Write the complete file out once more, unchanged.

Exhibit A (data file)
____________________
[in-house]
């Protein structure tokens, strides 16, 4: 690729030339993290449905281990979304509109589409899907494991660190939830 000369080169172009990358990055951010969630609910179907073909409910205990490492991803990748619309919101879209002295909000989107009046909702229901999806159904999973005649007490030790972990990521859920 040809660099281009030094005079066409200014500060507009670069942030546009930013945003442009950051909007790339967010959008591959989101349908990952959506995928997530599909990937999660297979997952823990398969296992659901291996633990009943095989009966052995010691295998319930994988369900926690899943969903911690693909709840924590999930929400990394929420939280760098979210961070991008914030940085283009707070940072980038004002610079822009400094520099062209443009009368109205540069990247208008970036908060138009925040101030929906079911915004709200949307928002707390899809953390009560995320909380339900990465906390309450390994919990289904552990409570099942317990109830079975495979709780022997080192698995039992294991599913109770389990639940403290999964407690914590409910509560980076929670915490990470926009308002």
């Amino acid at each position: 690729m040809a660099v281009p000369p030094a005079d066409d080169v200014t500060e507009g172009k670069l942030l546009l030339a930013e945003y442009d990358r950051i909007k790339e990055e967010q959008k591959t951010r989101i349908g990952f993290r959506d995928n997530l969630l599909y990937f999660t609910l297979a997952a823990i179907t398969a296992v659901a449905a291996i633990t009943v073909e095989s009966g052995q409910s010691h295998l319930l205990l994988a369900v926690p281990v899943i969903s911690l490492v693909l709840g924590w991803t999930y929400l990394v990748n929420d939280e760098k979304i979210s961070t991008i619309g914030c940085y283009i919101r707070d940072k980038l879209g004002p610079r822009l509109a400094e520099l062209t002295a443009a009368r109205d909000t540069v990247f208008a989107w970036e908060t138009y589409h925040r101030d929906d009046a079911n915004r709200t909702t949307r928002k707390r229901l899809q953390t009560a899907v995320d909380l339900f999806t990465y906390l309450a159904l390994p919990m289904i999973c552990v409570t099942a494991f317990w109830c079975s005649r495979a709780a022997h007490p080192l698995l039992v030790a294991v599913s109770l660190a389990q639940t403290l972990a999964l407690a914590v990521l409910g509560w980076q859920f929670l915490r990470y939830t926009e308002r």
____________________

[in-house]
């Protein structure tokens, strides 16, 4: 690729030339993290449905281990979304509109589409899907494991660190939830 000369080169172009990358990055951010969630609910179907073909409910205990490492991803990748619309919101879209002295909000989107009046909702229901999806159904999973005649007490030790972990990521859920 040809660099281009030094005079066409200014500060507009670069942030546009930013945003442009950051909007790339967010959008591959989101349908990952959506995928997530599909990937999660297979997952823990398969296992659901291996633990009943095989009966052995010691295998319930994988369900926690899943969903911690693909709840924590999930929400990394929420939280760098979210961070991008914030940085283009707070940072980038004002610079822009400094520099062209443009009368109205540069990247208008970036908060138009925040101030929906079911915004709200949307928002707390899809953390009560995320909380339900990465906390309450390994919990289904552990409570099942317990109830079975495979709780022997080192698995039992294991599913109770389990639940403290999964407690914590409910509560980076929670915490990470926009308002």
């Amino acid at each position: 690729m040809a660099v281009p000369p030094a005079d066409d080169v200014t500060e507009g172009k670069l942030l546009l030339a930013e945003y442009d990358r950051i909007k790339e990055e967010q959008k591959t951010r989101i349908g990952f993290r959506d995928n997530l969630l599909y990937f999660t609910l297979a997952a823990i179907t398969a296992v659901a449905a291996i633990t009943v073909e095989s009966g052995q409910s010691h295998l319930l205990l994988a369900v926690p281990v899943i969903s911690l490492v693909l709840g924590w991803t999930y929400l990394v990748n929420d939280e760098k979304i979210s961070t991008i619309g914030c940085y283009i919101r707070d940072k980038l879209g004002p610079r822009l509109a400094e520099l062209t002295a443009a009368r109205d909000t540069v990247f208008a989107w970036e908060t138009y589409h925040r101030d929906d009046a079911n915004r709200t909702t949307r928002k707390r229901l899809q953390t009560a899907v995320d909380l339900f999806t990465y906390l309450a159904l390994p919990m289904i999973c552990v409570t099942a494991f317990w109830c079975s005649r495979a709780a022997h007490p080192l698995l039992v030790a294991v599913s109770l660190a389990q639940t403290l972990a999964l407690a914590v990521l409910g509560w980076q859920f929670l915490r990470y939830t926009e308002r």